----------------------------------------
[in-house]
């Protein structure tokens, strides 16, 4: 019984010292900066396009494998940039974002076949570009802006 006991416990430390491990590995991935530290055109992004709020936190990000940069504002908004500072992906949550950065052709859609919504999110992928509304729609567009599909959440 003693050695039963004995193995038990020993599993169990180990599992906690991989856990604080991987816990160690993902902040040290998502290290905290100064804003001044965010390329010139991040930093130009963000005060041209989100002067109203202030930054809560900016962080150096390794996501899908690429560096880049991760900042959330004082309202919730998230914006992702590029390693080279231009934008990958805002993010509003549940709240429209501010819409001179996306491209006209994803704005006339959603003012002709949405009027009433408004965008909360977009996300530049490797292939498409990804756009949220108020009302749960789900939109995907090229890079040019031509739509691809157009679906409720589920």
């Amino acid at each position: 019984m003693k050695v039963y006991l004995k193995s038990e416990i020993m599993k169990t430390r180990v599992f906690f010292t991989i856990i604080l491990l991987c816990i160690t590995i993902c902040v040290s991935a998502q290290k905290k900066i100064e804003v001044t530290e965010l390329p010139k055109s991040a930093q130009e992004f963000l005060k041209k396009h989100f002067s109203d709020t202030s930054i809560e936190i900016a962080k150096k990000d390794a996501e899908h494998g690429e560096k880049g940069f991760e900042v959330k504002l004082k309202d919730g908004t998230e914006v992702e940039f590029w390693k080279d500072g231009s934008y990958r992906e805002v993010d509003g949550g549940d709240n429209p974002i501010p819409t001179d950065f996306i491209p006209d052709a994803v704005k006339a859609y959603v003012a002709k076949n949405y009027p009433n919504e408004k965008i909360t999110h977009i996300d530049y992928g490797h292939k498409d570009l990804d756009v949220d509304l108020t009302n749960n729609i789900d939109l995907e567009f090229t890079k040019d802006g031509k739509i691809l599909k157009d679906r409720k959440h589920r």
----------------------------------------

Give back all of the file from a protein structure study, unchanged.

[in-house]
């Protein structure tokens, strides 16, 4: 019984010292900066396009494998940039974002076949570009802006 006991416990430390491990590995991935530290055109992004709020936190990000940069504002908004500072992906949550950065052709859609919504999110992928509304729609567009599909959440 003693050695039963004995193995038990020993599993169990180990599992906690991989856990604080991987816990160690993902902040040290998502290290905290100064804003001044965010390329010139991040930093130009963000005060041209989100002067109203202030930054809560900016962080150096390794996501899908690429560096880049991760900042959330004082309202919730998230914006992702590029390693080279231009934008990958805002993010509003549940709240429209501010819409001179996306491209006209994803704005006339959603003012002709949405009027009433408004965008909360977009996300530049490797292939498409990804756009949220108020009302749960789900939109995907090229890079040019031509739509691809157009679906409720589920």
């Amino acid at each position: 019984m003693k050695v039963y006991l004995k193995s038990e416990i020993m599993k169990t430390r180990v599992f906690f010292t991989i856990i604080l491990l991987c816990i160690t590995i993902c902040v040290s991935a998502q290290k905290k900066i100064e804003v001044t530290e965010l390329p010139k055109s991040a930093q130009e992004f963000l005060k041209k396009h989100f002067s109203d709020t202030s930054i809560e936190i900016a962080k150096k990000d390794a996501e899908h494998g690429e560096k880049g940069f991760e900042v959330k504002l004082k309202d919730g908004t998230e914006v992702e940039f590029w390693k080279d500072g231009s934008y990958r992906e805002v993010d509003g949550g549940d709240n429209p974002i501010p819409t001179d950065f996306i491209p006209d052709a994803v704005k006339a859609y959603v003012a002709k076949n949405y009027p009433n919504e408004k965008i909360t999110h977009i996300d530049y992928g490797h292939k498409d570009l990804d756009v949220d509304l108020t009302n749960n729609i789900d939109l995907e567009f090229t890079k040019d802006g031509k739509i691809l599909k157009d679906r409720k959440h589920r």